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Bottled-Water Tax Story Even Bigger Sham Than Bottled Water

By Margaret Lyons in News on Dec 27, 2007 8:19PM

2007_12_27.waterbottles.jpgThe Illinois Beverage Association is really, really not psyched about the 5-cent tax on bottled water effective January 1. They're teaming with the American Beverage Association, the International Bottled Water Association, the Illinois Retail Merchants Association and the Illinois Food Retailers Association to sue the City once the law goes into effect. Oh, and they've sent out a press release every day for the last week to remind us all how unhappy they are about the tax, how fucked up it, how unfair, etc. Looks like all that hard work paid off because today's Trib has a story that effectively backs the IBA and their co-plaintiffs by taking a completely uncritical look at their claims.

But bottled-water retailers and manufacturers say the tax is nothing but a thinly veiled money grab, which in the end will drive shoppers and vital business out of Chicago.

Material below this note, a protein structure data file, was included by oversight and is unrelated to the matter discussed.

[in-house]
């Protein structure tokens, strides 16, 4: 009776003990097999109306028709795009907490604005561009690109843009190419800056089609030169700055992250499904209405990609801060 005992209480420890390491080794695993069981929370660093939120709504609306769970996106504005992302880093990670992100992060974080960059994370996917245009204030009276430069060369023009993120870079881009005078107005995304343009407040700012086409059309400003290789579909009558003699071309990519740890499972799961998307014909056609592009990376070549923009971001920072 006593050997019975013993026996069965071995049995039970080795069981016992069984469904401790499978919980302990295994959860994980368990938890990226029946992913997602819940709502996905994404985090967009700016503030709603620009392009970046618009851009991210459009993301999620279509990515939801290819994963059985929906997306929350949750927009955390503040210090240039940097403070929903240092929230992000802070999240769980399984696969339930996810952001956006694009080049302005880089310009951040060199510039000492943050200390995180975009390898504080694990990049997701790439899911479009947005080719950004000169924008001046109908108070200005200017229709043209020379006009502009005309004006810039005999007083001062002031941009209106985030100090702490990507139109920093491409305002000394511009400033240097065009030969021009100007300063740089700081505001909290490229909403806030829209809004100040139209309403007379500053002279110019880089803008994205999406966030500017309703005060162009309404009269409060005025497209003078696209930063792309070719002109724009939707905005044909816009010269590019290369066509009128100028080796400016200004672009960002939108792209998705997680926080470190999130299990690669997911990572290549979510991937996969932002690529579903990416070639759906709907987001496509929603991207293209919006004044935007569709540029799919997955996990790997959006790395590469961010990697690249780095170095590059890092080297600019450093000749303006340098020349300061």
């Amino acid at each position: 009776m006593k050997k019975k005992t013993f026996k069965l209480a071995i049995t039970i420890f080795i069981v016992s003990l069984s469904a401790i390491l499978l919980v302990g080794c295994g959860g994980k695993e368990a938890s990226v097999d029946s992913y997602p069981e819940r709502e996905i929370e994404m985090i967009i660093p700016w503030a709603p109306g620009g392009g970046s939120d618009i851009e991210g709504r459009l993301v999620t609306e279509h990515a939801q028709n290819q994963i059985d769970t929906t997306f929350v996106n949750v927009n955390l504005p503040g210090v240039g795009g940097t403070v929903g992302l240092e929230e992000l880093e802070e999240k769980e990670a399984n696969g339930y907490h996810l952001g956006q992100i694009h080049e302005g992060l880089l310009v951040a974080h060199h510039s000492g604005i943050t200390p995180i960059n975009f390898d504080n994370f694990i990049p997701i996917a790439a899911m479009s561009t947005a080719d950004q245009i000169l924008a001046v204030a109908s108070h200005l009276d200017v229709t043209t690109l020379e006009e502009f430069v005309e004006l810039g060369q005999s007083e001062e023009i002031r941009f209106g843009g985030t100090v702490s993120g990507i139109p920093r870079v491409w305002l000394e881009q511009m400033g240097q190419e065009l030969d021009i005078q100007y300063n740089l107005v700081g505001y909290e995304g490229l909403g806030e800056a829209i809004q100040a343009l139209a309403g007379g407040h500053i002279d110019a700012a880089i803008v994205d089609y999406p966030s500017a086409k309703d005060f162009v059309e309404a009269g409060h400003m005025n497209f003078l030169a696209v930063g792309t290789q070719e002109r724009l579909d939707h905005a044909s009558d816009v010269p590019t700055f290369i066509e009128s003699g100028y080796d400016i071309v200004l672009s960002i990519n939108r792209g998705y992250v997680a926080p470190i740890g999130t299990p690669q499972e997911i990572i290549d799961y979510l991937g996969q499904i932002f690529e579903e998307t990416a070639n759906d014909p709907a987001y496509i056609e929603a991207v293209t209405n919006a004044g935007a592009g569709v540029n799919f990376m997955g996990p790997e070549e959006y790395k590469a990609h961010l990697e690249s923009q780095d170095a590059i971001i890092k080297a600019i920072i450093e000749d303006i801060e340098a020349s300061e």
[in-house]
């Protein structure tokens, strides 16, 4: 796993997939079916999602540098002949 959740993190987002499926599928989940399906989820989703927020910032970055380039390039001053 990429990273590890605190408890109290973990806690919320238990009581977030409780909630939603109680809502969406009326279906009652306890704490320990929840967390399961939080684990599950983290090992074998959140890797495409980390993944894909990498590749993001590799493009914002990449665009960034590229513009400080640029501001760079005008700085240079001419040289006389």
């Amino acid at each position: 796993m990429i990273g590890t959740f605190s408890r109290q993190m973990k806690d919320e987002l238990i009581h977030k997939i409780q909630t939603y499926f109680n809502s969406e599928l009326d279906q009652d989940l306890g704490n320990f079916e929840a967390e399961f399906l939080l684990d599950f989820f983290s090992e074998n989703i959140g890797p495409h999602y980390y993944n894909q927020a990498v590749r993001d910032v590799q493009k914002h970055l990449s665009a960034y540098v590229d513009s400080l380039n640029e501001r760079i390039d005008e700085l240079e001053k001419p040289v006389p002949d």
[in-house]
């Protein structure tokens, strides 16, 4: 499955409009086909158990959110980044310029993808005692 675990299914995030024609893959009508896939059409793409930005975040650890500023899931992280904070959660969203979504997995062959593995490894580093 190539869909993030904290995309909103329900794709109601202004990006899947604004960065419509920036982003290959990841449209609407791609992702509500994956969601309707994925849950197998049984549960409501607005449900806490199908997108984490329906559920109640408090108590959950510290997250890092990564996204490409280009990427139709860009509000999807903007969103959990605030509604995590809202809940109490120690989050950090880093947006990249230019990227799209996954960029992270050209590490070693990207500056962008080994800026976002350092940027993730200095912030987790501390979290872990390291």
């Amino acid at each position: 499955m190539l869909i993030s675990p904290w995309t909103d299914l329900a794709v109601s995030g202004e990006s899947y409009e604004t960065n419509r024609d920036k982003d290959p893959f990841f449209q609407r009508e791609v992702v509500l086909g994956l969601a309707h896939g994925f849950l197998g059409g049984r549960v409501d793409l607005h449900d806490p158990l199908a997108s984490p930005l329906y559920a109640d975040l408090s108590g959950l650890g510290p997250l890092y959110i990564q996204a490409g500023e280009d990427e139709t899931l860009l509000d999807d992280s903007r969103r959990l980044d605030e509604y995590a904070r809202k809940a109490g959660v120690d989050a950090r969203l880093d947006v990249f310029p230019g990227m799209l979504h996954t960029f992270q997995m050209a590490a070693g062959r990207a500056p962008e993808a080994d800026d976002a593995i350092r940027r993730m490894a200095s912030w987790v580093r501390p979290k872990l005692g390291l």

A thinly veiled money selling publicly sourced water? And is a 5-cent tax per bottle really enough to drive people away? Get ready to be scared, boys and girls, because guess what's going to happen once all the shoppers are driven away...

If business goes, it will jeopardize the 4,500 jobs and $270 million in wages that goes to Chicagoans working in the bottled water industry, the retailer groups said.

But there's no definition here of "bottled water industry." Is that, say, anyone who works for Pepsi, because Pepsi bottles Aquafina? Are we including people who own convenience stores that sell bottled water? And how much business would have to "go" before those jobs would be at risk? One percent? Ten? Sixty? And is that more or less than the projected loss in revenue? Hey wait a second...what is the projected loss in revenue? Finally, is there any disinterested party who can validate or invalidate those claims?

"State law prohibits the City of Chicago from imposing a tax on a single product like they have done with this bottled water tax," Bramlet said. "If this tax is allowed to go into effect, then what is to preclude the City Council from deciding to tax salad dressing or lawn mowers?"

Except the City already taxes soft drinks, right?

The problem here isn't even being for or against the tax. It's that this story is so lazily reported it might as well be a press release. And trust us, we have enough of those.

Water bottles by shrff14